Using magic was harder on an empty stomach. Douglas did his best to keep his stomach full now, but it wasn’t easy finding people who would let him work for them. After all, a random traveling young man didn’t exactly fill people with confidence. Then there was the trouble of finding people who could read- and were actually willing to. He wished he could be back at the tower with his father and sister, who were always ready to listen to him, and give him the time he needed to ‘speak’.
Negotiating for good prices was hard, both because he had to write and because he didn’t have an established reputation. He continued travelling west as much because he had no other idea of where to go as because he actually still cared about magic. Well, he did care about magic, but he didn’t always feel like it. The endless monotony of travel didn’t help him keep his mind off of what he was running away from, either.
He had already passed the soldiers from Scoubar, so he didn’t have to worry about them, but he did have to deal with dishonest merchants. Not everyone paid him what was promised- or at all- and there was little he could do about it. Sure, he could go to some guards he didn’t know and who probably couldn’t read and then try to make them take the side of the traveling mute boy over someone from their town… but he didn’t have the will to try. He considered various forms of petty or violent revenge, but while setting their shops on fire would certainly be bad for them, it would be even worse for Douglas, as he would be seen as in the wrong.
The consequences didn’t stop him thinking about it, especially when he’d worked hard. Sure, most people paid exactly what was promised- some of them even more- but the few people who didn’t soured his whole view of everyone. Douglas was seriously considering burning down the clothing shop he was in. The clothes would go up in flames easily. If he stayed in the shop with the fire, then the only consequences to him would be him dying. It almost didn’t sound too bad. Unfortunately, there was a customer in there, and she probably didn’t deserve it.
“Go on kid, get out!” The shopkeeper waved his hand. He was behind the counter, so it would take him some effort to physically remove Douglas from the premises… and perhaps that would be worth it.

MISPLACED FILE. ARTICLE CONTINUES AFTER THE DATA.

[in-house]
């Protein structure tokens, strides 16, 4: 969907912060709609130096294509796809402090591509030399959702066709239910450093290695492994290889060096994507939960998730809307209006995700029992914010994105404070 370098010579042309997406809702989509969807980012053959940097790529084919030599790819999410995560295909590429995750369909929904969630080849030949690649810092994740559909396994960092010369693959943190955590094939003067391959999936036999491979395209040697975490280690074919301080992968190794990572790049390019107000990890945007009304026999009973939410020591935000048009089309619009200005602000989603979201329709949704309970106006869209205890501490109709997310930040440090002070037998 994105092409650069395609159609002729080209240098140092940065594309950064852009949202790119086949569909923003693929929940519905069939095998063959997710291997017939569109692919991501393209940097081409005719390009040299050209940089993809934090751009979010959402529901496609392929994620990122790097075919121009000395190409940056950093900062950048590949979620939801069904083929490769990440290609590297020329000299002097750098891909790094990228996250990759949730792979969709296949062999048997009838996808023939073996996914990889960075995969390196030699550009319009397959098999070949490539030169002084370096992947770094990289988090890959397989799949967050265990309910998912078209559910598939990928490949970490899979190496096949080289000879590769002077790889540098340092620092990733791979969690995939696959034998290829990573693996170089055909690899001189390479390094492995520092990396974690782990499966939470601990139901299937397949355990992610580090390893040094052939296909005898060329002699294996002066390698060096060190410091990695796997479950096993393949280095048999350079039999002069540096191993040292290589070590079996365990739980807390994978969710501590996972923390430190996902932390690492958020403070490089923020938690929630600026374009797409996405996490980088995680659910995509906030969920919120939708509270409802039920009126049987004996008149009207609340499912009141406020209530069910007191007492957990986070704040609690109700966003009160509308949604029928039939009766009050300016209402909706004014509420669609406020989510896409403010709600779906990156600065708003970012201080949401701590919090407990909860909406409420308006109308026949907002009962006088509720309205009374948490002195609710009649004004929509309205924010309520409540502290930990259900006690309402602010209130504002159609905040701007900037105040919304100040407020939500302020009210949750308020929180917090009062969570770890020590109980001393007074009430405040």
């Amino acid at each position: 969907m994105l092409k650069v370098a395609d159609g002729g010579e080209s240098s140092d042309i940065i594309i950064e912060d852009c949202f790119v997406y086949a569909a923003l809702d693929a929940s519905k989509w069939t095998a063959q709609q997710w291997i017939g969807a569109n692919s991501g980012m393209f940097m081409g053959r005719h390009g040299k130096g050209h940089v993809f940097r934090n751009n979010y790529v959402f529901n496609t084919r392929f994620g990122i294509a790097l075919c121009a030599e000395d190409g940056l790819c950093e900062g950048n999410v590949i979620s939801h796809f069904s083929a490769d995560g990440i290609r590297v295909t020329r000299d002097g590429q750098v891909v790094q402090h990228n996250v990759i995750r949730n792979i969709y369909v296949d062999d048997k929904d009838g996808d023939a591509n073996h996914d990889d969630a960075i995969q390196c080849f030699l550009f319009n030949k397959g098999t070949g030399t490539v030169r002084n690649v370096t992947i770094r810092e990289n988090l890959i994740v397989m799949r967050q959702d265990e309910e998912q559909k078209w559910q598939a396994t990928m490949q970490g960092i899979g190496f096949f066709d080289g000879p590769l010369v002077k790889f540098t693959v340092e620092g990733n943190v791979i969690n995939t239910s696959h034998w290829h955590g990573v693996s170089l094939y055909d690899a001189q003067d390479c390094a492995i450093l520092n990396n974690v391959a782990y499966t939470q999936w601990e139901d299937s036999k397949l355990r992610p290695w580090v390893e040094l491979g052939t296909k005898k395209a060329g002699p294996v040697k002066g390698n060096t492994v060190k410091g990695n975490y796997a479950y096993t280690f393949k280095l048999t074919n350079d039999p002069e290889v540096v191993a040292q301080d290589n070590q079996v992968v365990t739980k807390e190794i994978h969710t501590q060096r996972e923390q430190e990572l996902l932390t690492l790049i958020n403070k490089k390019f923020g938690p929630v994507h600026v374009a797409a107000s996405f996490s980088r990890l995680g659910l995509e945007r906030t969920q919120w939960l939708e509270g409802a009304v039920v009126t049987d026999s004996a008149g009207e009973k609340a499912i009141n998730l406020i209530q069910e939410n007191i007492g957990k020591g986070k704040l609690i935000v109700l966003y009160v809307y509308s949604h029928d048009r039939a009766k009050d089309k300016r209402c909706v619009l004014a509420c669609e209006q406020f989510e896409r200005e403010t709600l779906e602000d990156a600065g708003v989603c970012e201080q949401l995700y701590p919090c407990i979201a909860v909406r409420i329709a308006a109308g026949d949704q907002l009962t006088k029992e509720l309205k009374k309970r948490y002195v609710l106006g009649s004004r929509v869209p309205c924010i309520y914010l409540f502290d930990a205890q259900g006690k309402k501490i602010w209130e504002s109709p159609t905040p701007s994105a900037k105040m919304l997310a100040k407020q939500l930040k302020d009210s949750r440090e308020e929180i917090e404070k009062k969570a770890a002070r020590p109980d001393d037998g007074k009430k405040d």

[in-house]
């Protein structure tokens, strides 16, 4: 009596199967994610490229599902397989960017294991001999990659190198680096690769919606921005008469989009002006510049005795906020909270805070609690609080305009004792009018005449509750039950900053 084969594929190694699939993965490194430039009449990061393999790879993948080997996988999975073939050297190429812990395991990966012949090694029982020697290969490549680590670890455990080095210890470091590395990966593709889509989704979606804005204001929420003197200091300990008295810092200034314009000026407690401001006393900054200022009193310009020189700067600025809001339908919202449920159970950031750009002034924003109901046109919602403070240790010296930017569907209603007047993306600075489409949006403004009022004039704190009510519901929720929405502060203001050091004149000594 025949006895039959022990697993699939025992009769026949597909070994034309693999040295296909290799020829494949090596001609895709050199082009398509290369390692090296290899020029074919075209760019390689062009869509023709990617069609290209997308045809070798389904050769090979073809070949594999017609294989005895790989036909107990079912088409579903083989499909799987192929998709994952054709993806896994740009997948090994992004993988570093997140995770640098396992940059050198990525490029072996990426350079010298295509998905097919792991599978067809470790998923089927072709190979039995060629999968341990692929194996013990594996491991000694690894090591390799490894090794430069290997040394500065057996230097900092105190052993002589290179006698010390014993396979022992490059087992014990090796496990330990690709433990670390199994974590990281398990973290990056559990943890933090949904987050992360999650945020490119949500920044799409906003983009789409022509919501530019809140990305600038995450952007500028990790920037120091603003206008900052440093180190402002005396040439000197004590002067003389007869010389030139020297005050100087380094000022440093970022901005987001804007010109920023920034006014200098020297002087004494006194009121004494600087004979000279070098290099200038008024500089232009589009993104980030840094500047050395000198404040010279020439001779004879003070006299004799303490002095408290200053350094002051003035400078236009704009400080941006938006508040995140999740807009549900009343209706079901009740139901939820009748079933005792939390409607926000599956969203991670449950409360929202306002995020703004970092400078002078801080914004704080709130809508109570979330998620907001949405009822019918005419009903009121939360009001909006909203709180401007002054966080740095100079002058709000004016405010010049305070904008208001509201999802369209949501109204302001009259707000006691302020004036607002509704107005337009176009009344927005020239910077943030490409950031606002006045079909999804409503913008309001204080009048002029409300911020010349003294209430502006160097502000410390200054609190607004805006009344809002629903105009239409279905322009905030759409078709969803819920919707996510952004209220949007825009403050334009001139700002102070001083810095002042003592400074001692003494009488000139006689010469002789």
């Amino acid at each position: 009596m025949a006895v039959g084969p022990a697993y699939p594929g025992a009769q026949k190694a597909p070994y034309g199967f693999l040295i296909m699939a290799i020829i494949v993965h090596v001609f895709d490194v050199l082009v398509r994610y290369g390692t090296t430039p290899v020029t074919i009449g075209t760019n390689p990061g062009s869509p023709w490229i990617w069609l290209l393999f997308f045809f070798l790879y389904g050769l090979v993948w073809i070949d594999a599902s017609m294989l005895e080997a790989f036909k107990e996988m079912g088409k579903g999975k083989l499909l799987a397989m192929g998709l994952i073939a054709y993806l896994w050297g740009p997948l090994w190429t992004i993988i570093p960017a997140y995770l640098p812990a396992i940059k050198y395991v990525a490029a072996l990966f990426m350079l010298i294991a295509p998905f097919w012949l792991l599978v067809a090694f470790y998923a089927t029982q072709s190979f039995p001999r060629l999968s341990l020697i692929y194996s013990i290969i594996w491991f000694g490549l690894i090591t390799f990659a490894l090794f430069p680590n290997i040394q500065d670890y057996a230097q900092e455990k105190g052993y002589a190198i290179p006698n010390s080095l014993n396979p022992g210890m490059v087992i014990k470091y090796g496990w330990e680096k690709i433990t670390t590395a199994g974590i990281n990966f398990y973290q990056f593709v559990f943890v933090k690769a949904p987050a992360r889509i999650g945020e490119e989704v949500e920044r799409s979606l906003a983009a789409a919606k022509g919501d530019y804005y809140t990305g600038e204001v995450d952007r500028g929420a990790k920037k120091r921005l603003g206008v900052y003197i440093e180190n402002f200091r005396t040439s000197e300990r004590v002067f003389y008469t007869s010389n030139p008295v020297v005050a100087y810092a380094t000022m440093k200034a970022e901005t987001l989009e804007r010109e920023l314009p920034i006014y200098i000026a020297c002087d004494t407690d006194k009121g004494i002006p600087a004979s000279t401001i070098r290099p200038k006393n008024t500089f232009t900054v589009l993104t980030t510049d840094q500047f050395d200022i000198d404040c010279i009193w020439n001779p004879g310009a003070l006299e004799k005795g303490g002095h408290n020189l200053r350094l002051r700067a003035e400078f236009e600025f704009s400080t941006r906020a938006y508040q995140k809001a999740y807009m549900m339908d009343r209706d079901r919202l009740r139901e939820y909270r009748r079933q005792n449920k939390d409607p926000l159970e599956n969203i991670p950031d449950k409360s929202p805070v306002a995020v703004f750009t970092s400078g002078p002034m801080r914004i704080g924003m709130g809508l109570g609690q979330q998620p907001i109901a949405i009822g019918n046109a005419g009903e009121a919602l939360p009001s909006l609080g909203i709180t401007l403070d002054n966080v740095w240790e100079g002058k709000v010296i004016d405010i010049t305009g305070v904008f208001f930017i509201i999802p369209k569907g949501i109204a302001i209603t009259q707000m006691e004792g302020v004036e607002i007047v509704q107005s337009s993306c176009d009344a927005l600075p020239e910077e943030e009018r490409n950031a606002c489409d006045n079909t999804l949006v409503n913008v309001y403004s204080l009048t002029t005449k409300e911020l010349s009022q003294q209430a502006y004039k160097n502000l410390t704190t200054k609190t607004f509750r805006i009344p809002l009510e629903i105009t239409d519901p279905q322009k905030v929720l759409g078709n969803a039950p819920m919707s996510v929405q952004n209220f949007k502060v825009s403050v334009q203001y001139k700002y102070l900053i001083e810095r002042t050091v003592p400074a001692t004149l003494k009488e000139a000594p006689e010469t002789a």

Douglas held up his slate and glared. His head hurt from using magic, the repair spell’s hole in his mind still burning. His slate still said, “You owe me 2 silver.”
“What’s that then?” The woman asked, looking back and forth between Douglas and the shopkeeper.
“Don’t worry about that kid. Anyway, here’s that dress. I worked long and hard on those repairs. Quite some trouble. That’ll be one and a half gold pieces.”
“Oh, I see.” The woman held up her dress, “Why, these repairs are… perfect. I’m impressed.” She started to reach for her coinpurse, and Douglas stomped his food on the floor to get her attention.
He was furiously writing- as furiously as he could with his left hand. He was still a bit slower than with his right… or than he had been with his right. Now he couldn’t quite grip things as well as he would like, so he used his left. “I repaired that dress.” Douglas held up his sign accusingly. It was a very expensive dress, the sort that couldn’t afford to get a hole in it. He’d only gotten the chance to do it because it was impossible for the tailor to fix. If he’d been paid- even the small portion of the actual cost being charged- then he wouldn’t have said anything… but he hadn’t been paid.
The woman raised an eyebrow, “This young man claims he was the one who fixed it. Now, he doesn’t have the look of a tailor about him, but I recall you saying this dress wasn’t mendable.”